Hymns, Homilies & Hermeneutics in Byzantium

Edited by Sarah Gador-Whyte & Andrew Mellas

Byzantina Australiensia vol. 25 (2020)

ISBN: 9789004439566

E-ISBN: 9789004439573

ISSN: 0725-3079

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The liturgical performance of Christian hymns and sermons as part of sacred rituals creatively engaged the faithful in biblical exegesis, invited them to experience theology in song and shaped their identity.  Hymns and sermons were heard, and in some cases sung, by lay and monastic Christians throughout the life of Byzantium.  These sacred stories, affective scripts and salvific songs were the literature of a liturgical community.  In the field of Byzantine studies there is a growing appreciation of the importance of liturgical texts for understanding the many facets of Byzantine Christianity.  We are in the midst of a liturgical turn.  This book is a timely contribution to the emerging scholarship, as it illuminates the intersection between liturgical hymns, homiletics and hermeneutics in Late Antiquity and Byzantium and their transmission and reception.  The contributors marry close textual analysis and careful contextualization of liturgical texts to provide a new picture of late-antique and Byzantine religious practice and thought.


Introduction, Sarah Gador-Whyte, Australian Catholic University & Andrew Mellas, University of Sydney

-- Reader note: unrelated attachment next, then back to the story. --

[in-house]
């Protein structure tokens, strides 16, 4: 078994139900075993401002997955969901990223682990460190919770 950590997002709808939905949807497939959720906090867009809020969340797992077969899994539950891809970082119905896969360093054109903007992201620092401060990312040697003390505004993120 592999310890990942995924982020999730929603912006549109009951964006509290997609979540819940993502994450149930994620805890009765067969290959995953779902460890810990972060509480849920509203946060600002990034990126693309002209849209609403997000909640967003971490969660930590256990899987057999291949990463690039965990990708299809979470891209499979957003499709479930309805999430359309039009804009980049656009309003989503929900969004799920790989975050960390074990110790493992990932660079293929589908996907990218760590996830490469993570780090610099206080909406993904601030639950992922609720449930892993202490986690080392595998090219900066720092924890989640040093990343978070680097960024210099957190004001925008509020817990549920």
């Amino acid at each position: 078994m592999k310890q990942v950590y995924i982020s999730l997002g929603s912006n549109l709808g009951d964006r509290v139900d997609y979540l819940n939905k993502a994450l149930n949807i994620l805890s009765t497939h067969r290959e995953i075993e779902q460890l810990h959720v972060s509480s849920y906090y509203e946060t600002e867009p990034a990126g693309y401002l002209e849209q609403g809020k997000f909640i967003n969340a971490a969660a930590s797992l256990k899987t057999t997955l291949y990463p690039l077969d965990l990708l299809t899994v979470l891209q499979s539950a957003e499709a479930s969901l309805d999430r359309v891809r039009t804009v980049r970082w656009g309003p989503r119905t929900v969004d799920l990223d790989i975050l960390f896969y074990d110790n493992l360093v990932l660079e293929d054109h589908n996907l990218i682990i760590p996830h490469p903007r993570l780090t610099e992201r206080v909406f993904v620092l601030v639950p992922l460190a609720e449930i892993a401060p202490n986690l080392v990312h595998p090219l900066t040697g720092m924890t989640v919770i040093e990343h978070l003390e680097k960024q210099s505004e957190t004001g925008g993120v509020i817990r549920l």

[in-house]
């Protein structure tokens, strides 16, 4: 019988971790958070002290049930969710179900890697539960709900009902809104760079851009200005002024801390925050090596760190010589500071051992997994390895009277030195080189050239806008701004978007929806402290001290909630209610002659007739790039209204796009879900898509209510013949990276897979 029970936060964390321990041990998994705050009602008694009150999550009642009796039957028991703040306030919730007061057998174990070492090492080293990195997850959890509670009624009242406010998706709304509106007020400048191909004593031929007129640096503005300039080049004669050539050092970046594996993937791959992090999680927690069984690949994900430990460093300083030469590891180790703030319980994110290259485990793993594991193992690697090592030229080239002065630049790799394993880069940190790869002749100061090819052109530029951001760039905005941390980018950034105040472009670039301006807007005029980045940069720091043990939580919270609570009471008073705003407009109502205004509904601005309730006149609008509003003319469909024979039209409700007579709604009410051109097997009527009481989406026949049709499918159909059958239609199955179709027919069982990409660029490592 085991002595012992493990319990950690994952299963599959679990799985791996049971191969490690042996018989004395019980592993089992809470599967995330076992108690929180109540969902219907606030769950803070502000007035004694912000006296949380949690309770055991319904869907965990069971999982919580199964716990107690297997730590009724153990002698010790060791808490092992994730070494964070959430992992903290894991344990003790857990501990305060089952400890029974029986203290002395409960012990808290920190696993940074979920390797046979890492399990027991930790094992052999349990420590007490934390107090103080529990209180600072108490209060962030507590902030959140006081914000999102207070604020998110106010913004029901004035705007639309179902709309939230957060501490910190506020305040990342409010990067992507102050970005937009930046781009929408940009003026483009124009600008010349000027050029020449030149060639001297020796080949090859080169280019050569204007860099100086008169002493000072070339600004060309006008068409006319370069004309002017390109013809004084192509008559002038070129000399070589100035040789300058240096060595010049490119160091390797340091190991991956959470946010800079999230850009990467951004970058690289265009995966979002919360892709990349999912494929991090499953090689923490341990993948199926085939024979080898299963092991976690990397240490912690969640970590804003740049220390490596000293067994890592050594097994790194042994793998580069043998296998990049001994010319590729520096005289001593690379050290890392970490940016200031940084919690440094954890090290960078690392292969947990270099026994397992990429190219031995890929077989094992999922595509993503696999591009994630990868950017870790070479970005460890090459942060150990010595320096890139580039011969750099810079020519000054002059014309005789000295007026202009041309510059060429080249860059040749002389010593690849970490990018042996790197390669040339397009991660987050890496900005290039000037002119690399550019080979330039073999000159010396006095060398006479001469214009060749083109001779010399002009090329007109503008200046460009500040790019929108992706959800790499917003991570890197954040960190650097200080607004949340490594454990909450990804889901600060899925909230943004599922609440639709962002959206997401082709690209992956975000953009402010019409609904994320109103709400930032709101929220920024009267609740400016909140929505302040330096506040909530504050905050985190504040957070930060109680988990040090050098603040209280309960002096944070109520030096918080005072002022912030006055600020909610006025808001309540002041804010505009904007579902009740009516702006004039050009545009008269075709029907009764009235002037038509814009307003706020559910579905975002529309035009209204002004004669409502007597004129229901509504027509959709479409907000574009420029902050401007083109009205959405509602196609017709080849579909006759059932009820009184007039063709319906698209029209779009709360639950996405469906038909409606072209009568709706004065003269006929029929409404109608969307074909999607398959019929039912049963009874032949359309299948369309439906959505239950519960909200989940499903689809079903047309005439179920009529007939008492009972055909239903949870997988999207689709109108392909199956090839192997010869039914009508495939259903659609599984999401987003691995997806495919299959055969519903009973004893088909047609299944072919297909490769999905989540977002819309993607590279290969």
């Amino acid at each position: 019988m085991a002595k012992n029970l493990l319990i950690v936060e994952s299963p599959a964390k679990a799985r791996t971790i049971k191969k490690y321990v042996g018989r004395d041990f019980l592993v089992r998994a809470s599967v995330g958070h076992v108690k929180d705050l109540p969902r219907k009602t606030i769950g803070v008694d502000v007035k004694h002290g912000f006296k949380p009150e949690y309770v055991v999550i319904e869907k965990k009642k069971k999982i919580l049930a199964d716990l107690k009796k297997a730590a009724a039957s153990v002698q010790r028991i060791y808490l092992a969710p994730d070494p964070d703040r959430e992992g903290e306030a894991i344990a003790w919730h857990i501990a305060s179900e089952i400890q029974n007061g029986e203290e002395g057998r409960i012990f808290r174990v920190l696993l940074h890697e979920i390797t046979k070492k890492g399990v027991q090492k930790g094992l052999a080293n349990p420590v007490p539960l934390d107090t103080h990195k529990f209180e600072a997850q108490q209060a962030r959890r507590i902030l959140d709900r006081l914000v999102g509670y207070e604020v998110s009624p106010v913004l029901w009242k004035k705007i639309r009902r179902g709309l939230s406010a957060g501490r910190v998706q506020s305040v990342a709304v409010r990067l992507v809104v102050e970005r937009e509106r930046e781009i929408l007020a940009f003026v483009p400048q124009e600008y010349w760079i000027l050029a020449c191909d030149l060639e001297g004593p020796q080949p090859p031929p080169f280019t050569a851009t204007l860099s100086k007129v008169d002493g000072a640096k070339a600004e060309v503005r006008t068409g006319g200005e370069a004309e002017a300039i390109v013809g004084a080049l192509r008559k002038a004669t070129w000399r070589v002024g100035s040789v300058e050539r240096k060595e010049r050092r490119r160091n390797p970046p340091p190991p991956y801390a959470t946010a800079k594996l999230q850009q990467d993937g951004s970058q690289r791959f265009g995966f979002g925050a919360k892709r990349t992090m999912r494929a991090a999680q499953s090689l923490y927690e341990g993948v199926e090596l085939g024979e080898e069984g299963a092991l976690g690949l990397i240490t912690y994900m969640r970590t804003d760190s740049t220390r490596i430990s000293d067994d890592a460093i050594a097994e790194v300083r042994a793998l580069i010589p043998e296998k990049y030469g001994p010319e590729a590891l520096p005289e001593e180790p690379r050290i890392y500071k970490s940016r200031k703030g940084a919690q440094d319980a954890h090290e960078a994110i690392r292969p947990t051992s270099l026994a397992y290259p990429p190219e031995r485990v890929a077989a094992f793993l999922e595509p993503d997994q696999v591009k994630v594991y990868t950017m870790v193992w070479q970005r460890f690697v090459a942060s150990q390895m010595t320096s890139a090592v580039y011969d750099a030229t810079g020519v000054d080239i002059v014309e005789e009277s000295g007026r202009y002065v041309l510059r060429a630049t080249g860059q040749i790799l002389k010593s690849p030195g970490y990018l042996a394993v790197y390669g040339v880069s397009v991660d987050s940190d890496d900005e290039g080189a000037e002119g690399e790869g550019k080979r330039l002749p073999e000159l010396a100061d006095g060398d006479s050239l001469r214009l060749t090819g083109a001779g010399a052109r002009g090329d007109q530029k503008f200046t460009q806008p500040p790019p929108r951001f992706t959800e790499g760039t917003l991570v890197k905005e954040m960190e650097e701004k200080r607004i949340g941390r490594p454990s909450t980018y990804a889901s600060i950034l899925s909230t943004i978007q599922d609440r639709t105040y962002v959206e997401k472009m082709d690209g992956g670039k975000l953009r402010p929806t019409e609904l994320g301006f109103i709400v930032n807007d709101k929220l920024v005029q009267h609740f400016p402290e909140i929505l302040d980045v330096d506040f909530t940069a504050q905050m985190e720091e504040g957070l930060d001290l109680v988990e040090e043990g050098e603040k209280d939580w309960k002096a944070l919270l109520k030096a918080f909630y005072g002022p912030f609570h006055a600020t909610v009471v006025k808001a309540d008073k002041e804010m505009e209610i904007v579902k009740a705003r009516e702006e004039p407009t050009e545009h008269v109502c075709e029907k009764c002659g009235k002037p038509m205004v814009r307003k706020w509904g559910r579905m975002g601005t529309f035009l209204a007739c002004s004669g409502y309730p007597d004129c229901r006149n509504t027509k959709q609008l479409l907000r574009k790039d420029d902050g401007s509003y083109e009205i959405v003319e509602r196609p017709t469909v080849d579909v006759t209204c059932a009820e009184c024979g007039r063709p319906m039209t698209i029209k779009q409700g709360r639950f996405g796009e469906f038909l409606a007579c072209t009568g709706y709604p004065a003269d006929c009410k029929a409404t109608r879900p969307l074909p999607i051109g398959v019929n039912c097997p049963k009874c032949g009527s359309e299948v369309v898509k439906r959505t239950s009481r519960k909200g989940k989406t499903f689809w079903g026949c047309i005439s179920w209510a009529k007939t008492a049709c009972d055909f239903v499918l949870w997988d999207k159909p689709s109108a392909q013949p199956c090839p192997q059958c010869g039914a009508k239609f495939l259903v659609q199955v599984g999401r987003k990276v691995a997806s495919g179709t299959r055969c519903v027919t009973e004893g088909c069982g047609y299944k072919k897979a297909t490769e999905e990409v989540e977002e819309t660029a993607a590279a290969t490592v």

1. The Homiletic Audience as Embodied Hermeneutic: Scriptural Interpretation as Psychagogy in the Preaching of John Chrysostom, Wendy Mayer, Australian Lutheran College, University of Divinity

2. John Damascene’s Homily on the Withered Fig Tree: Exegetical and Panegyrical Preaching in Interaction, Damaskinos Olkinuora, University of Eastern Finland

3.  John Damascene on the Transfiguration of the Lord: Mystical Homiletic Performance and Eschatological Hermeneutics, Vassilis Adrahtas, University of New South Wales

4. Andrew of Crete’s Great Canon, Byzantine Hermeneutics, and Genesis 1-3, Doru Costache, St Cyril’s Coptic Orthodox Theological College, Sydney College of Divinity

5. Knowledge in Song: Liturgical Formation and Transformation in Romanos the Melodist, Sarah Gador-Whyte, Australian Catholic University

6. Is There Room for Doubt in Christian Faith? Romanos the Melodist and John the Monk on the Apostle Thomas, Mary Cunningham, University of Nottingham

7. The Tears of a Harlot: Kassia’s On the Sinful Woman and the Biblical Mosaic of Salvation, Andrew Mellas, University of Sydney

8. Looking, Listening and Learning: Justinian’s Hagia Sophia, Brian Croke, Macquarie University

9. Mimesis and Eschatology in Palm Sunday Hymns and Processions of Twelfth-century Jerusalem, Daniel Galadza, University of Vienna

10. Syriac Hymnography Before Ephrem, Scott Johnson, Oklahoma University

11. The Eye of the Soul in Plato and Pseudo-Macarius: Alexandrian Theology and the Roots of Hesychasm, Eva Anagnostou-Laoutides, Macquarie University